This post is a deviation from my usual knitting/crochet theme, however I felt compelled to add it.
This summer we traveled to Italy, and spent five days in Vernazza, Cinque Terre, walking the trails, swimming, and enjoying sunshine. The following review is a humble tribute to this beautiful place.
Beaches in Cinque Terre fall into three categories: public and easily accessible, public with a challenging/difficult access, and a nudist beach. This summer we hiked the trail between five villages, and had ample opportunities to sample the majority of them.
The most “civilized” and crowded was a beach in Monterosso. To reach it, simply take the train that goes between villages, or hike the trail: the views are spectacular! The beach has sand and small pebbles; you can either choose to pay for an umbrella and a chair, enjoying the roped off section, or settle in a free area with your own towel, etc. There are plenty of places to have lunch or gelato right there, but overall this beach is a bit too crowded for my taste.
There are public beaches in each of the five villages: differences between them are not very significant. In Riomaggiore go down the steps as you finish hiking the Via dell' Amore (a part of the Cinque Terre Blue Trail), and enjoy a small beach with rather large pebbles and rocks. No umbrellas or chairs here, the water is clean (as generally on all beaches), and the village is right above you. Every now and then a sightseeing boat makes its noisy appearance, unloading a new group of travelers.
Vernazza has a sandy beach where local people prefer to swim; the area is shallow and roped off from the marina. If you walk to the left of it facing the sea, you can swim from the pier; to the right there are some rocks to sunbathe and another access to the water. This beach is right next to the town square, so food is never far away.
Two beaches near Manarola can be reached from the trail between Manarola and Corniglia. Start in Manarola, and go towards Corniglia until you see steps leading down to the water. There is a small swimming area consisting of a few rocks and a concrete pier from which there is a ladder leading to the water. The place can be packed, though. If you wish for a more secluded spot, walk down the trail a little longer.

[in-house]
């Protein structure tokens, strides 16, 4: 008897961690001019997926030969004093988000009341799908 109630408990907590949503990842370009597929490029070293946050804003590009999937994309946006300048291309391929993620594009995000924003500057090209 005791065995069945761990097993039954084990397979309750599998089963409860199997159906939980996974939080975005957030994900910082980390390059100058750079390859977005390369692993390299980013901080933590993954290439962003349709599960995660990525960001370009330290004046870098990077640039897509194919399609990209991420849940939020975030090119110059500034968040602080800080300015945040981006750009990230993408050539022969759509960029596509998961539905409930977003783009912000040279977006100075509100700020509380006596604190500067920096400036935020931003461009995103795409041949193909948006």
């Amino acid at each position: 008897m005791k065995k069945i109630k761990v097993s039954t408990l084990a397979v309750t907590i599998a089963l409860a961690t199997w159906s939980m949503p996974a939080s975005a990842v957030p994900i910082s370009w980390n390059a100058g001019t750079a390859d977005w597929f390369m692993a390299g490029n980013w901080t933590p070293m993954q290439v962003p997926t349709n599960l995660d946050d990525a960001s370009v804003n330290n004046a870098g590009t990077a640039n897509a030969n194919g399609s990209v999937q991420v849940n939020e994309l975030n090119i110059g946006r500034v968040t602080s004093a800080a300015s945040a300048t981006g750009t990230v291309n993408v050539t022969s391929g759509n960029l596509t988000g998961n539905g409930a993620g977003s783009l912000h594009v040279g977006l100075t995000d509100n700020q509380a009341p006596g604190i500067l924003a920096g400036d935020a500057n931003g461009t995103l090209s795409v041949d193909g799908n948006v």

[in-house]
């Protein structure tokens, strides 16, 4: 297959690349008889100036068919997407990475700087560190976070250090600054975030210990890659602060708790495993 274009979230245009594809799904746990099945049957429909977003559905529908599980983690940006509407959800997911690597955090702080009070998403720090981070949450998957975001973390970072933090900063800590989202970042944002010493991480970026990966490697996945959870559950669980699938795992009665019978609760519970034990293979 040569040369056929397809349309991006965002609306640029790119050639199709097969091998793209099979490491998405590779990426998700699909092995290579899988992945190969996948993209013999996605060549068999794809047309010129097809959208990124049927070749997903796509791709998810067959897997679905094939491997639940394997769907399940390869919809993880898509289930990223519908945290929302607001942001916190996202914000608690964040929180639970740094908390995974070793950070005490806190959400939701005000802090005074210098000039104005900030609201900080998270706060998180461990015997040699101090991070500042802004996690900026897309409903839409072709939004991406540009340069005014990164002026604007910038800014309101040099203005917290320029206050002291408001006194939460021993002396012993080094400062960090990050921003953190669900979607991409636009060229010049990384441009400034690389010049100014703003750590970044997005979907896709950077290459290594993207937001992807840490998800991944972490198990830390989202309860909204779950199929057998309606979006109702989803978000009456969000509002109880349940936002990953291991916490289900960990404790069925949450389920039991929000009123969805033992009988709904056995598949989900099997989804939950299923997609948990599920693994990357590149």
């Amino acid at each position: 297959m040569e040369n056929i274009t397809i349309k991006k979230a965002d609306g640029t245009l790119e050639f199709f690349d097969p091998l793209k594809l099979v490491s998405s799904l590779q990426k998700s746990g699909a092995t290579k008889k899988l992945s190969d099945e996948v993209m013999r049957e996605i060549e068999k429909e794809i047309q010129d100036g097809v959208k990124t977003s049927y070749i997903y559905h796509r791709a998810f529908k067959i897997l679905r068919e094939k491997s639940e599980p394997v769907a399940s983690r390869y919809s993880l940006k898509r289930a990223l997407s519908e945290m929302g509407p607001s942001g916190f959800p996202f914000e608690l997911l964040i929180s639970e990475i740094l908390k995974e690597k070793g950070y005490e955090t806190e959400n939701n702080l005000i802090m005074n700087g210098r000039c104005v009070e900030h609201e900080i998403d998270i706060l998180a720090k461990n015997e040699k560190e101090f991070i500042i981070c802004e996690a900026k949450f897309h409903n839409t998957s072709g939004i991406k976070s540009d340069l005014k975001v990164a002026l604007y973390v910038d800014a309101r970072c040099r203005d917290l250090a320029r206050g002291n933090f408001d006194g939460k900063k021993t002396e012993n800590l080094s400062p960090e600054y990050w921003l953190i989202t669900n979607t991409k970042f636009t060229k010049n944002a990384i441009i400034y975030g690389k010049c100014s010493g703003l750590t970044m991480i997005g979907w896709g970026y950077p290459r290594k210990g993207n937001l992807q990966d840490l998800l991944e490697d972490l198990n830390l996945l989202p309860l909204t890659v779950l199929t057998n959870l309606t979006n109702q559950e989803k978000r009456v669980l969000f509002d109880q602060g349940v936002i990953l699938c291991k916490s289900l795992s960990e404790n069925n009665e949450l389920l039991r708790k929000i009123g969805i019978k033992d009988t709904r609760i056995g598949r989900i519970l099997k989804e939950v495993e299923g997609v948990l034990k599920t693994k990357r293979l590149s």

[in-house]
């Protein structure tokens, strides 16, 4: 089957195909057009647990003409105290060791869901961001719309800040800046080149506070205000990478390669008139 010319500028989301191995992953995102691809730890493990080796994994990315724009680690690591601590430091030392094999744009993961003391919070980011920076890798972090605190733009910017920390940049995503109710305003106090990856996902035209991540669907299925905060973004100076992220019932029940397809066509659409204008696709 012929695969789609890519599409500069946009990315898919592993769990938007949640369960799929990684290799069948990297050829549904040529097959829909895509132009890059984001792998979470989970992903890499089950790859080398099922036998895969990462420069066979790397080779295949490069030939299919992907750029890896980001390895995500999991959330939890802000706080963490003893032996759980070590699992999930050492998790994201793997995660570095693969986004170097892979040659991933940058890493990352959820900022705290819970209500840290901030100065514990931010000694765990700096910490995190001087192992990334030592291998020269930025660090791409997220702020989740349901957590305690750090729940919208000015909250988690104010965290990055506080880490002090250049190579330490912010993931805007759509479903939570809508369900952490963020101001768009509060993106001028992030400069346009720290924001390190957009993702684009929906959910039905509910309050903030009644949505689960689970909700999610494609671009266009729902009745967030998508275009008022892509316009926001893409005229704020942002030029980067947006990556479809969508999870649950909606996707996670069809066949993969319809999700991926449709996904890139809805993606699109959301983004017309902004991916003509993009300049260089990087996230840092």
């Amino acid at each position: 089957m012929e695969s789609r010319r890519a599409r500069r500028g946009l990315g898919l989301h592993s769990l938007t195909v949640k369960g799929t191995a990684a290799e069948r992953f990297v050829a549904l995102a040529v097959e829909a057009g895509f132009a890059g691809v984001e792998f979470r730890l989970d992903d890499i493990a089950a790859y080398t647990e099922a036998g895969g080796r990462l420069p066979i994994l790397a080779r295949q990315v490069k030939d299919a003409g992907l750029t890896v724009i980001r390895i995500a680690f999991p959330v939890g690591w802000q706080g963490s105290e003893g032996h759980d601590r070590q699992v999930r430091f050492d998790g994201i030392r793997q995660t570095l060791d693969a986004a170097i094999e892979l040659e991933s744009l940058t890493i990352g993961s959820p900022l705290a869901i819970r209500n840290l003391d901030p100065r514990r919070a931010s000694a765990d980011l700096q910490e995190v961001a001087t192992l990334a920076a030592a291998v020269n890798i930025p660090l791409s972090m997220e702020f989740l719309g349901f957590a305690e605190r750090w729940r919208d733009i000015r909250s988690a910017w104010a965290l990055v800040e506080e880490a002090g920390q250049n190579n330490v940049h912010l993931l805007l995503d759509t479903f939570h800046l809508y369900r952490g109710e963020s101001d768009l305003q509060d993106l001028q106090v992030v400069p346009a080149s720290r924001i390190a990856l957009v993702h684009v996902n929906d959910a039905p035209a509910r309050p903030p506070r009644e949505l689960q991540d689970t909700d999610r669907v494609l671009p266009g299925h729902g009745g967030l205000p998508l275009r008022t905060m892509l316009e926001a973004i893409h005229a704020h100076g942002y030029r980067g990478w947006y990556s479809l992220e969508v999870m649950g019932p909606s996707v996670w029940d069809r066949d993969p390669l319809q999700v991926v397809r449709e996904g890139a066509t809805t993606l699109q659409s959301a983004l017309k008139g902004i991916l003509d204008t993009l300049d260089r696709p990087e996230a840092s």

The name of this second place is “Punta Buonfiglio”. There are again steps leading down, however the last couple of them are broken, and there is a rope to assist in stepping on the rocks below (not a mounting climbing type of exercise, but requires some fitness). A tiny beach rewards with crystal clear water, and picturesque rocks. Bring a sandwich and enjoy a few hours of swimming and sunbathing.
One of the least crowded is the nudist Guvano beach. There are two ways to reach it. One is through the abandoned railroad tunnel that starts near Corniglia. We did not use this way. Instead you can hike the trail between Vernazza and Corniglia. Somewhere halfway along the trail you will see a hand drawn sign “Spiaggia Libera, 20 min”, which translates as “Free public beach, 20 min”. Take this narrow winding, almost hidden in the thick vegetation trail, and after approximately 20 min of descent arrive to an old road connecting two abandoned railroad tunnels. Walk to your left to a stone stairway down to the beach. It is indeed free, very clean, with many rocks to shelter from the hot sun. The best time to come is in the morning; later the place becomes more populated, but never overwhelmingly so. Obviously, you don’t have to be a nudist to enjoy it. There are no accommodations, or food sources nearby, so bring all your necessities along. The hike back to Vernazza or Corniglia will take about an hour, depending on how fast you will be going.